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Researchers Surprisingly Find Dogs Are Much Smarter Than We Think

Researchers Surprisingly Find Dogs Are Much Smarter Than We Think

We love our dogs. And research is showing that our dogs love us back and are much smarter than we often give them credit for.

A series of studies has shown that dogs are capable of understanding hundreds of words, can read human social and communicative actions, and even possess some reasoning ability. But perhaps most importantly of all, these studies show that dogs do in fact truly love us, and do not just view us as a big dog who provides them with food and water.

They can understand names

One question which dog owners have is whether dogs truly understand names. Does Fido actually understand that he is Fido or is he just responding when a certain sound is made?

Not only can dogs understand names, they can understand hundreds of names. A border collie named Chaser has shown how well dogs can remember them.

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Chaser’s owner, former psychologist John Pilley, has shown in a study that Chaser can recognize the names of 1,022 distinctive objects as well as more common words like “house” and “tree.” When Chaser was tasked to retrieve a specific toy, she was able to find the correct one 95 percent of the time. The researchers also noted that there appeared to be no upper limit on the number of names she could remember, as they stopped due to time constraints rather than Chaser’s inability to remember more.

Perhaps most surprisingly of all, Chaser has shown the ability to figure out names through inference. The dog was placed in a room with several familiar toys and one new toy. She was then told the new toy’s name without identifying the toy with the name and was then told to retrieve the toy.

Chaser was able to understand that since she knew the names of every toy there but one, that one toy had to be the unfamiliar name. The ability to reason through exclusion is something scientists have not seen in dogs before.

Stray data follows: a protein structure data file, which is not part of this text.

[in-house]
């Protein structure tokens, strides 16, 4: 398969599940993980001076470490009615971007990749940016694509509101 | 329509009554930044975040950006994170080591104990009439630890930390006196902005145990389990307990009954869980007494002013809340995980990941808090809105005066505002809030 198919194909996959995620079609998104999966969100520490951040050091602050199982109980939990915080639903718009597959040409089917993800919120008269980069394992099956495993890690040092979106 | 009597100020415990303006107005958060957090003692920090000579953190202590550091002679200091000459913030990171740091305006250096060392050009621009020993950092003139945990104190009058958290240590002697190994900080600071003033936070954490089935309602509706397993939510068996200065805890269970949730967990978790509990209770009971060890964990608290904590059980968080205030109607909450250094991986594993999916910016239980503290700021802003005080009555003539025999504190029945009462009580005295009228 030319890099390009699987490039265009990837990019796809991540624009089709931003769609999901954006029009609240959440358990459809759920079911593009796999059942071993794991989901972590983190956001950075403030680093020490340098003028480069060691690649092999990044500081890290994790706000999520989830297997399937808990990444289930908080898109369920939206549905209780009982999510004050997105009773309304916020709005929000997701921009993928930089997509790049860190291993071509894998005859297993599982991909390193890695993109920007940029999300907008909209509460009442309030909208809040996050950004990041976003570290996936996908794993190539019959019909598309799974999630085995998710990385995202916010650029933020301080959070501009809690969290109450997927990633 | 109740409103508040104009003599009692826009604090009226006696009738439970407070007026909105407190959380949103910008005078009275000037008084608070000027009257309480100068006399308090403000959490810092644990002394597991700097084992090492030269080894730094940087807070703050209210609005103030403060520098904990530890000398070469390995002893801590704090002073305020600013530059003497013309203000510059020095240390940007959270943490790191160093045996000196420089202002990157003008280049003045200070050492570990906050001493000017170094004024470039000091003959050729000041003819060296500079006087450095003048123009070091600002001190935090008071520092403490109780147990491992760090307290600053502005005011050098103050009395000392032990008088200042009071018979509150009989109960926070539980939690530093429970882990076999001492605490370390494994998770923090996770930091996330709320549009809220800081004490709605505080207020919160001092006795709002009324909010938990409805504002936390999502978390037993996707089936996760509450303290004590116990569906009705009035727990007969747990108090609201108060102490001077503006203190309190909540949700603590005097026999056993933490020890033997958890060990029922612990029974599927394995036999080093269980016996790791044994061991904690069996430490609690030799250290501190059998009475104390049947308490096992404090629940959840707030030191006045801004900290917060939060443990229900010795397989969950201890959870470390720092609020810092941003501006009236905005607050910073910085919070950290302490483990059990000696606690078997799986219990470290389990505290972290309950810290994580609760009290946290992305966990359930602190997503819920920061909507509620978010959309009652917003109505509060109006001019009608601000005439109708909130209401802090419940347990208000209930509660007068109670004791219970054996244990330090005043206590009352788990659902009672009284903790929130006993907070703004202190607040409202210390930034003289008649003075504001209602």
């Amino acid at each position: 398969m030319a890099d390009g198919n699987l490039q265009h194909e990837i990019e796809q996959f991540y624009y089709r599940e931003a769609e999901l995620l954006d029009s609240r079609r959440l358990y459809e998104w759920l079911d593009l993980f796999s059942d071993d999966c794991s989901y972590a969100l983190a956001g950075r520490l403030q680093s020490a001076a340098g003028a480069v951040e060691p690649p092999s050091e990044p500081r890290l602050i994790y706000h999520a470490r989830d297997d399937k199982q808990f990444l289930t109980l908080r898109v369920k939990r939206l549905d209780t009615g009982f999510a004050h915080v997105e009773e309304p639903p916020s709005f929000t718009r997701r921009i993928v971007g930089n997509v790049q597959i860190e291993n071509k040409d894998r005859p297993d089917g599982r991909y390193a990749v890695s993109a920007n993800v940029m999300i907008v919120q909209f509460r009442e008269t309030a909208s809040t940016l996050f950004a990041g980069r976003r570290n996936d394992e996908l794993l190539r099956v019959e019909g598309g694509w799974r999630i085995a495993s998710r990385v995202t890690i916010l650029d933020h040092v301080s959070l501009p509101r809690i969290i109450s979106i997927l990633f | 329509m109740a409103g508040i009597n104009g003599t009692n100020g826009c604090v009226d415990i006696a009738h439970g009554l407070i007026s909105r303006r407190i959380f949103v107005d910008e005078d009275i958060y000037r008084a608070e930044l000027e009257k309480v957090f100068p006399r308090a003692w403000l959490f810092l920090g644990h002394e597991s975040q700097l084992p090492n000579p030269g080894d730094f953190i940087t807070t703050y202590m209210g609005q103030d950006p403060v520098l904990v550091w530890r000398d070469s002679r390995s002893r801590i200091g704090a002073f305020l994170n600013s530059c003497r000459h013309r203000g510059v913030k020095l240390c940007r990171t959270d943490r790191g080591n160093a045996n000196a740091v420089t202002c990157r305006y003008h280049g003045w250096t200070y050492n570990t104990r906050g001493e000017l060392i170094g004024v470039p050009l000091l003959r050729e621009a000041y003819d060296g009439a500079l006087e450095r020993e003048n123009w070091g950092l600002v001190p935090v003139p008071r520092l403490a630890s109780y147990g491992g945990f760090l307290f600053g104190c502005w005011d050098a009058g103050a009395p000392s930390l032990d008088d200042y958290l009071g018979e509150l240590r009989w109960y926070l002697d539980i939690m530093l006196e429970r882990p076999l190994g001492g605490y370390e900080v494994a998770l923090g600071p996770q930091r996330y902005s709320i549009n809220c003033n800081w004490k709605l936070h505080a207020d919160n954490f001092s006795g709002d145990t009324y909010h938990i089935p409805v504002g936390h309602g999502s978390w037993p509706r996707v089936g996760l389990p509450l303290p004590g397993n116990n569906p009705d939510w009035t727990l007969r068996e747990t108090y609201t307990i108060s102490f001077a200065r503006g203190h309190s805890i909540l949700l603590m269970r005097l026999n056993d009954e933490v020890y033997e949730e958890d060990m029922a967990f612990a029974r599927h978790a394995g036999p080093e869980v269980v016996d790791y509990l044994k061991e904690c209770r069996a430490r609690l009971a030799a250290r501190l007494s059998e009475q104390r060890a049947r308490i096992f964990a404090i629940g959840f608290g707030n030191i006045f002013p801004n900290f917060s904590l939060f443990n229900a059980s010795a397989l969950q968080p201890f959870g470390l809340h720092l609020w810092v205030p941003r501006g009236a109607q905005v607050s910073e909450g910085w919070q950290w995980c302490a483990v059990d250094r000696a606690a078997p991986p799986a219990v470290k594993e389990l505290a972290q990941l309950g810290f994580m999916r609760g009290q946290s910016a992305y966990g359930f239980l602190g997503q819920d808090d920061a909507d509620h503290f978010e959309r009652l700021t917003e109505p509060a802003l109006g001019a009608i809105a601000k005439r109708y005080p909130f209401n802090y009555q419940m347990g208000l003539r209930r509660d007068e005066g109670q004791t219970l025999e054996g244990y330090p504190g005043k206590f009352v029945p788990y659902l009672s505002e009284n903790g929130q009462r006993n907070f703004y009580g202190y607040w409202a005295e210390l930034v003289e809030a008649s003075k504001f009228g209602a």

They may possess a sense of self

In addition to these tests, there is additional evidence that dogs may understand the concept of “I am I”. One common test which is used to determine whether an animal possesses a sense of self is to place it in front of a mirror. The goal is to see if the animal understands that it is looking at itself and not at another animal. Elephants, chimpanzees, and dolphins all appear to understand this, but dogs do not.

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However, researcher Marc Bekoff pointed out that unlike chimpanzees and humans, dogs depend more on their sense of smell rather than sight. Bekoff hypothesized that dogs may understand themselves by their scent instead of their appearance.

Bekoff thus conducted a test using his own dog’s urine. When his dog urinated on a patch of snow, Bekoff took the snow and deposited it by a place where other dogs had also urinated. He made sure to keep the transfer process a secret from his dog.

When his dog reached the spot, he seemed to recognize his own scene. He sniffed the snow path for a shorter period compared to the patches left by other dogs and left it alone. While Bekoff has stressed that this is not conclusive proof that dogs possess a sense of self, it is an indication.

They do love us

A sense of self and intelligence is all very fine, but people want to know if our dogs truly love us. That appears to be the case.

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A neuroscience analysis of a dog’s brain shows that when a dog sniffs a cloth soaked by their owner, there is a spike in activity in their caudate nucleus. This is a section of the brain which may be associated with emotional attachment.

This spike does not occur when the dog sniffs the scent of itself, an unfamiliar person, or another dog. This can serve as evidence that dogs are truly pleased to see their owners, just like an owner should be to see his dog.

They are our intelligent, loving comrades